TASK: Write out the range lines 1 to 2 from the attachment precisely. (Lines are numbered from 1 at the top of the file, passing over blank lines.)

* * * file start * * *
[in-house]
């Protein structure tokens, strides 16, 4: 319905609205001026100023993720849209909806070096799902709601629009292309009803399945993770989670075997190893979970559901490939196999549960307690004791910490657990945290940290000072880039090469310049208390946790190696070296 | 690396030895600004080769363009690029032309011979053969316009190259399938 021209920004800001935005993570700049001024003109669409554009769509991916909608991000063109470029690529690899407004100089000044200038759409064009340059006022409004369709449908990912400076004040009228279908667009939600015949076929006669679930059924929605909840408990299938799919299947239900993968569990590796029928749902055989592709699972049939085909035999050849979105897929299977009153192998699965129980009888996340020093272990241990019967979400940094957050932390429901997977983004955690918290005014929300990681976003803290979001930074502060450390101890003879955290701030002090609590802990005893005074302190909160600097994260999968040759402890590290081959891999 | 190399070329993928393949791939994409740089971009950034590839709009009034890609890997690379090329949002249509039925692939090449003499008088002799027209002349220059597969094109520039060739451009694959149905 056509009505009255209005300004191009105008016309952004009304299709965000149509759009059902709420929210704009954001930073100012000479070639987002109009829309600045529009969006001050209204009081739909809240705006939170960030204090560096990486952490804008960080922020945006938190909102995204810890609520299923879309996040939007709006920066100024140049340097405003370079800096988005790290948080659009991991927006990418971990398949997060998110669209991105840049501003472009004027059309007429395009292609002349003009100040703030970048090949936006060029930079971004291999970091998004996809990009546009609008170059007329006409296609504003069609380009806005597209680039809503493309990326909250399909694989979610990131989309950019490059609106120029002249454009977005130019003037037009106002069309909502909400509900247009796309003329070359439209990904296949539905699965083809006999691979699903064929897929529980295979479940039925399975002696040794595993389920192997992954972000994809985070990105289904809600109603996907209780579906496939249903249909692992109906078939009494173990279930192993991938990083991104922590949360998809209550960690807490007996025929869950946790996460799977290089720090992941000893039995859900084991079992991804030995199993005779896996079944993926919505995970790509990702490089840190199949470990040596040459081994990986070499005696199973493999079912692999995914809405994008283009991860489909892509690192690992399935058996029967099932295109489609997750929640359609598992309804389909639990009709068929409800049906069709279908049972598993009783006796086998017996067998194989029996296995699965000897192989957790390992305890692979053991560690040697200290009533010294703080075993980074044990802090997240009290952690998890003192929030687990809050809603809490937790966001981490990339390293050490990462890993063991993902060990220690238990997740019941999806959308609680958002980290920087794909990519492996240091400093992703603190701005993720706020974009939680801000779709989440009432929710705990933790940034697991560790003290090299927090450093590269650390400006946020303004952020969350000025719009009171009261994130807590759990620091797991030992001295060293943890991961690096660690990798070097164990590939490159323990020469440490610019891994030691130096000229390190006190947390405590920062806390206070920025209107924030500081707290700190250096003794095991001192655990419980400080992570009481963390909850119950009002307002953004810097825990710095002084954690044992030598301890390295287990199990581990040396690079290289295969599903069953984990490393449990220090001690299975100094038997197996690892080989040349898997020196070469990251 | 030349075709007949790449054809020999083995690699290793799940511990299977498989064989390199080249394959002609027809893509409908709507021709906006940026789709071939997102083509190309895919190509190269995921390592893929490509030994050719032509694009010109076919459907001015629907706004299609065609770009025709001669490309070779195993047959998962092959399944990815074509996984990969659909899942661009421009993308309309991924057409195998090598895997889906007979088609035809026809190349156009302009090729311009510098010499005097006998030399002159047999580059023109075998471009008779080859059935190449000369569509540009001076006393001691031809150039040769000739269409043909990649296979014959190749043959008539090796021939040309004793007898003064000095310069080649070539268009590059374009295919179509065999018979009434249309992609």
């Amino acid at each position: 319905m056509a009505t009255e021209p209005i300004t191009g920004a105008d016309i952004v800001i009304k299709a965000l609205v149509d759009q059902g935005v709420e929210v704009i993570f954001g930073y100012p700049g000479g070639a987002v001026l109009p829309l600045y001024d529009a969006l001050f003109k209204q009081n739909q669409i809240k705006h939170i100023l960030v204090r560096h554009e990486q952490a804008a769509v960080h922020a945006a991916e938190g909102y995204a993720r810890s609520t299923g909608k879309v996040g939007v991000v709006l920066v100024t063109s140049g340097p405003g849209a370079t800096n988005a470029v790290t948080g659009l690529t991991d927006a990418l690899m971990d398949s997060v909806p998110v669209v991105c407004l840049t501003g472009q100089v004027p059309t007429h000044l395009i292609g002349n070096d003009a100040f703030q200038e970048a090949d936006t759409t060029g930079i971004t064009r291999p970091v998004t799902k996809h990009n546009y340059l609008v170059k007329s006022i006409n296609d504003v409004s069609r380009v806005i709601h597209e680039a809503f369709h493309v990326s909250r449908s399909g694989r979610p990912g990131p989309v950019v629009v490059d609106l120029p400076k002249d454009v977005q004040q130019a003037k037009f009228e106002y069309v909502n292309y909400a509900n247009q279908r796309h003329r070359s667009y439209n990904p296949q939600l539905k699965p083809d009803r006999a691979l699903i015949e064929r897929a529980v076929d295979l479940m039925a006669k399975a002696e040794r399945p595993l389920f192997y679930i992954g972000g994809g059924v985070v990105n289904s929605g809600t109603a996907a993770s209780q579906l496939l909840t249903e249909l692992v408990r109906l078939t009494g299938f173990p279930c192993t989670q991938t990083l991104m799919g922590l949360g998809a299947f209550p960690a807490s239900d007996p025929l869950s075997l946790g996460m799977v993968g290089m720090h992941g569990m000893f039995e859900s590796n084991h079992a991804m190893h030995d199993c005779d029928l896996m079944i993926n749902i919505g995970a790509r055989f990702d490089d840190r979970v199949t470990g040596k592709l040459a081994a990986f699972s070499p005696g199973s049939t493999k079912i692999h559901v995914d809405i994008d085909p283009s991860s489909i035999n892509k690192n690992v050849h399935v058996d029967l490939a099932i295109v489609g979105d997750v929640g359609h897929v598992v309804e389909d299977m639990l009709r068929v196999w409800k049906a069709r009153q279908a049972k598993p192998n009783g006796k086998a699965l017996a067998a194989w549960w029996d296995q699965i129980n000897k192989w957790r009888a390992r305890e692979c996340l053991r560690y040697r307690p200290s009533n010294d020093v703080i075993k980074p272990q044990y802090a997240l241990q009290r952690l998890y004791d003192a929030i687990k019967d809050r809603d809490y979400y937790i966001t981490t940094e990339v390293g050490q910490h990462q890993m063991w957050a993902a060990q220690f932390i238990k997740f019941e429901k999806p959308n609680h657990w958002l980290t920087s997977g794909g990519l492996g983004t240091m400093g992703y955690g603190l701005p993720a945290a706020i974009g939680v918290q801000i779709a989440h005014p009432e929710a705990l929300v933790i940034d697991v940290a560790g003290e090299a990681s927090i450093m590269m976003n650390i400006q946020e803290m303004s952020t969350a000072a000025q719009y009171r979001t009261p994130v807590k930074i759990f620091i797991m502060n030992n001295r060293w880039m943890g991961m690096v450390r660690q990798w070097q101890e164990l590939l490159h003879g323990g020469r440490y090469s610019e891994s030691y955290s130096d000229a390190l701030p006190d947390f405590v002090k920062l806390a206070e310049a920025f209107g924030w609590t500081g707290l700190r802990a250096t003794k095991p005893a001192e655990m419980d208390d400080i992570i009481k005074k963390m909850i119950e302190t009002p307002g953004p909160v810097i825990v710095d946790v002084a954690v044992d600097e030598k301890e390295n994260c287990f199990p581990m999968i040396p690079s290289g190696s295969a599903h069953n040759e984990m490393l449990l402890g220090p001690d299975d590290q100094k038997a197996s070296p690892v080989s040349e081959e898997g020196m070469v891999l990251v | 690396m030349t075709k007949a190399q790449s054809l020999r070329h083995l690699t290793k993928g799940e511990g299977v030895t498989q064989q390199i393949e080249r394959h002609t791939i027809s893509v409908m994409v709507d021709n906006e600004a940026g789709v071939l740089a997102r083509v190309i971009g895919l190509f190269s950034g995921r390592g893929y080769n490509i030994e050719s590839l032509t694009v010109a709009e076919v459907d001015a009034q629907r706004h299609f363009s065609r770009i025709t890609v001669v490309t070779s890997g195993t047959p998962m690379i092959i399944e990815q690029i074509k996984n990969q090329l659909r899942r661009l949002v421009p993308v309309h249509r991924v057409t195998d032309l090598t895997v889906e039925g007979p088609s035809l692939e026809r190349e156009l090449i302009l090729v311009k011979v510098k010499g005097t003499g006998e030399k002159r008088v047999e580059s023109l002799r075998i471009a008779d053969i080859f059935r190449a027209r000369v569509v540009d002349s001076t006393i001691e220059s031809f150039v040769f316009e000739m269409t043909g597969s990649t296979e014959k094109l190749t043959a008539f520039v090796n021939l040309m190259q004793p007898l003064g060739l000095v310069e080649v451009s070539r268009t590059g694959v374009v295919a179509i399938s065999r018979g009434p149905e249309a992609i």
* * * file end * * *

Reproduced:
[in-house]
């Protein structure tokens, strides 16, 4: 319905609205001026100023993720849209909806070096799902709601629009292309009803399945993770989670075997190893979970559901490939196999549960307690004791910490657990945290940290000072880039090469310049208390946790190696070296 | 690396030895600004080769363009690029032309011979053969316009190259399938 021209920004800001935005993570700049001024003109669409554009769509991916909608991000063109470029690529690899407004100089000044200038759409064009340059006022409004369709449908990912400076004040009228279908667009939600015949076929006669679930059924929605909840408990299938799919299947239900993968569990590796029928749902055989592709699972049939085909035999050849979105897929299977009153192998699965129980009888996340020093272990241990019967979400940094957050932390429901997977983004955690918290005014929300990681976003803290979001930074502060450390101890003879955290701030002090609590802990005893005074302190909160600097994260999968040759402890590290081959891999 | 190399070329993928393949791939994409740089971009950034590839709009009034890609890997690379090329949002249509039925692939090449003499008088002799027209002349220059597969094109520039060739451009694959149905 056509009505009255209005300004191009105008016309952004009304299709965000149509759009059902709420929210704009954001930073100012000479070639987002109009829309600045529009969006001050209204009081739909809240705006939170960030204090560096990486952490804008960080922020945006938190909102995204810890609520299923879309996040939007709006920066100024140049340097405003370079800096988005790290948080659009991991927006990418971990398949997060998110669209991105840049501003472009004027059309007429395009292609002349003009100040703030970048090949936006060029930079971004291999970091998004996809990009546009609008170059007329006409296609504003069609380009806005597209680039809503493309990326909250399909694989979610990131989309950019490059609106120029002249454009977005130019003037037009106002069309909502909400509900247009796309003329070359439209990904296949539905699965083809006999691979699903064929897929529980295979479940039925399975002696040794595993389920192997992954972000994809985070990105289904809600109603996907209780579906496939249903249909692992109906078939009494173990279930192993991938990083991104922590949360998809209550960690807490007996025929869950946790996460799977290089720090992941000893039995859900084991079992991804030995199993005779896996079944993926919505995970790509990702490089840190199949470990040596040459081994990986070499005696199973493999079912692999995914809405994008283009991860489909892509690192690992399935058996029967099932295109489609997750929640359609598992309804389909639990009709068929409800049906069709279908049972598993009783006796086998017996067998194989029996296995699965000897192989957790390992305890692979053991560690040697200290009533010294703080075993980074044990802090997240009290952690998890003192929030687990809050809603809490937790966001981490990339390293050490990462890993063991993902060990220690238990997740019941999806959308609680958002980290920087794909990519492996240091400093992703603190701005993720706020974009939680801000779709989440009432929710705990933790940034697991560790003290090299927090450093590269650390400006946020303004952020969350000025719009009171009261994130807590759990620091797991030992001295060293943890991961690096660690990798070097164990590939490159323990020469440490610019891994030691130096000229390190006190947390405590920062806390206070920025209107924030500081707290700190250096003794095991001192655990419980400080992570009481963390909850119950009002307002953004810097825990710095002084954690044992030598301890390295287990199990581990040396690079290289295969599903069953984990490393449990220090001690299975100094038997197996690892080989040349898997020196070469990251 | 030349075709007949790449054809020999083995690699290793799940511990299977498989064989390199080249394959002609027809893509409908709507021709906006940026789709071939997102083509190309895919190509190269995921390592893929490509030994050719032509694009010109076919459907001015629907706004299609065609770009025709001669490309070779195993047959998962092959399944990815074509996984990969659909899942661009421009993308309309991924057409195998090598895997889906007979088609035809026809190349156009302009090729311009510098010499005097006998030399002159047999580059023109075998471009008779080859059935190449000369569509540009001076006393001691031809150039040769000739269409043909990649296979014959190749043959008539090796021939040309004793007898003064000095310069080649070539268009590059374009295919179509065999018979009434249309992609």